Girls are beginning to grow breasts at an earlier age, and starting their periods sooner too, new research from Denmark shows.

The findings back up recent studies that found earlier breast development in American girls over the past several years, but still can't answer the question of why this might be happening, Dr. Lise Aksglaede of Rigshospitalet in Copenhagen, the lead researcher on the study, told Reuters Health. "At this point, we don't know what is happening, and that is also what worries us."

Aksglaede noted that she and her colleagues have seen an increasing number of girls with precocious puberty, meaning sexual maturation beginning before age eight. To investigate whether this might represent a trend, or simply greater recognition of the problem by parents, they looked at 1,100 girls who were studied in 1991-1993 and 995 examined between 2006-2008. The study participants ranged in age from 5.6 to 20 years old.

While the average age at which breast growth began was 10.88 years for the 1991 group, it was 9.86 for the 2006 group. Age at first menstruation was 13.42 for the 1991 group, and 13.13 for the 2006 group.

Most experts believe that the obesity epidemic may have something to do with earlier puberty in girls, Aksglaede noted, but she and her colleagues found no difference in the prevalence of overweight and obesity between the 1991 and 2006 groups. There also were no differences in levels of several reproductive hormones between the two groups, although the 8- to 10-year-olds tested in 2006 actually had lower estrogen levels than girls of the same age tested in 1991.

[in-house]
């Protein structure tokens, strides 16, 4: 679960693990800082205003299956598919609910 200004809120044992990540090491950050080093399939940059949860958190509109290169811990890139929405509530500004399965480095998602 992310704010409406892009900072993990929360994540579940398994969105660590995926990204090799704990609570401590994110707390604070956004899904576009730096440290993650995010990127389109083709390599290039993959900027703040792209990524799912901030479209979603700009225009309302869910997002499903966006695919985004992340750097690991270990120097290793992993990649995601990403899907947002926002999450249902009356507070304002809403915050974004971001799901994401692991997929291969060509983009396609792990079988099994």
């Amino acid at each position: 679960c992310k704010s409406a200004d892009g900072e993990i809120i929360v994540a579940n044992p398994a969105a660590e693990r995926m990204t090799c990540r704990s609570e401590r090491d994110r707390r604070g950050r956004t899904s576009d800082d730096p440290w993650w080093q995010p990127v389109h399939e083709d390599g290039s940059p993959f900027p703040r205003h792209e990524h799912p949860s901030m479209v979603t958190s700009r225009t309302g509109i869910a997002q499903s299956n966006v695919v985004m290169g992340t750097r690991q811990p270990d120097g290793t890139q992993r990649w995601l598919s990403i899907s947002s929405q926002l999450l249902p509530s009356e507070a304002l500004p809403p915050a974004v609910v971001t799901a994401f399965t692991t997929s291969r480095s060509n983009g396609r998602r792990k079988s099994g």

Some type of environmental factor, for example chemicals that have estrogen-like effects, may be responsible for the trend, Aksglaede said, but she pointed out that this is extremely difficult to study, given that there are so many different chemicals out there, and that levels girls are exposed to change constantly.

The health consequences of earlier puberty also aren't clear, the researcher said. While precocious puberty can have psychological consequences for girls, and may also stunt growth, the girls in the current study were still entering puberty at a relatively normal age.

"It is the first time we are seeing this in Europe," the researcher said. "It might be happening in other countries, but it hasn't been reported yet."